Snippets from the interweb (22nd August 2021)

How Afghan pastors reflect on God’s sovereignty

‘This past weekend, we met in an Afghan/English church retreat. On the first night of the retreat, we learned that a pastor in Afghanistan received a letter from the Taliban: “We know who you are, what you do, and where to find you.” By Saturday the Taliban were at his door, but he had gone into hiding.’

Afghan pastors ask for prayer

‘As Taliban forces have swallowed up Afghanistan and even now the capital city of Kabul, pastors in the country have been emailing and messaging me over the last few days, even hours, anxious for prayer… Here are specific ways they have asked for you and your church to pray.’

Where we draw the line

Alistair Begg: ‘What does it look like to live as a Christian in a society that increasingly does not like what Christians believe, what we say, and how we live? Or to put it another way: What do we do when we realize that the place we are living is less and less like Jerusalem, and more and more like Babylon?’

Prioritise your church!

‘[Other] things will come and go. The church will remain. The church is the only institution Jesus founded and the only one that will end in success. All other institutions, parachurch ministries, charities, and businesses will eventually end. The church will not.’

5 myths about being called to ministry

I co-sign this one by Bobby Jamieson: ‘If you desire to serve as a pastor but don’t serve yet, my guess is that you’ve picked up from other Christians the language of “calling.” Are you called to the ministry? How can you tell if you’re called to ministry? What should you do to find out?’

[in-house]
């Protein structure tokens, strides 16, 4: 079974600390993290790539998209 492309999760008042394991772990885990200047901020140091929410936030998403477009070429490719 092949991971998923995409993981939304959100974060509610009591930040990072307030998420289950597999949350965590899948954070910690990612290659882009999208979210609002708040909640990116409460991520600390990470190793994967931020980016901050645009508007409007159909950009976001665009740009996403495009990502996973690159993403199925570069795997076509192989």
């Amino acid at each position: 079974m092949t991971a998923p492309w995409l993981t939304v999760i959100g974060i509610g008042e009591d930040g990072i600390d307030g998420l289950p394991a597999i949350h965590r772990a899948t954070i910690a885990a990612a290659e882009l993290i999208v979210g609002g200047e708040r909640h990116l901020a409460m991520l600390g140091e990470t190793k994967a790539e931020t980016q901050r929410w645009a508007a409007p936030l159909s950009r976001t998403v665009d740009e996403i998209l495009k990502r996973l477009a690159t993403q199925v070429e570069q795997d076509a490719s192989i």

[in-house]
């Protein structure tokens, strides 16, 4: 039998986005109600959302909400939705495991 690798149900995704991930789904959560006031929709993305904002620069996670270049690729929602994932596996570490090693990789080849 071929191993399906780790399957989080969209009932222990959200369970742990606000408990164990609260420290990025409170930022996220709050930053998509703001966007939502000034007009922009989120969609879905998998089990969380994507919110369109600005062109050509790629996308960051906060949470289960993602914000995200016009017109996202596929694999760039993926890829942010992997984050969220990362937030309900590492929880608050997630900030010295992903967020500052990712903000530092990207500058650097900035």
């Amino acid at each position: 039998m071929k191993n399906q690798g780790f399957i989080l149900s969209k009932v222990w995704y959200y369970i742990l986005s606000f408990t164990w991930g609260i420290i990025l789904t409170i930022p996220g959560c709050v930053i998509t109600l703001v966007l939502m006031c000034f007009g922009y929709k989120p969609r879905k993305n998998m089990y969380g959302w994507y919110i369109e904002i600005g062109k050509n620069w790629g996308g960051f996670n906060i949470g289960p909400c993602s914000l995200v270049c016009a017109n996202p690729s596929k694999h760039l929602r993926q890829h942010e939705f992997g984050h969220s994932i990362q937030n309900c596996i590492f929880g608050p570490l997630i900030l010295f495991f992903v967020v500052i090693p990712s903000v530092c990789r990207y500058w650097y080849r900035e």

I’ll see you in court!

This was a really interesting look, practically worked out, about the instructions in 1 Corinthians 6 about not suing other believers and the real principle behind that passage.

From the archive: If blasphemy against the Holy Spirit is unforgivable, does this imply hierarchy of power and authority in the Godhead?

‘The question, and I thought it a good and insightful one, was this: why the hierarchy within the Trinity? Specifically, if all the persons of the Trinity were really co-equal, why is blasphemy against the other two persons forgivable but not that towards the Spirit? Isn’t that just another way of saying the Holy Spirit is greater than the other persons of the Trinity? I can see how they drew that conclusion though, we ought to recognise, lying behind the question was a belief that the Trinity is fundamentally illogical and here is a case in point. But, taken at face value, I can see how it might look like blaspheming the Holy Spirit seems more serious that blaspheming the Father or Son. I wonder how you would answer?’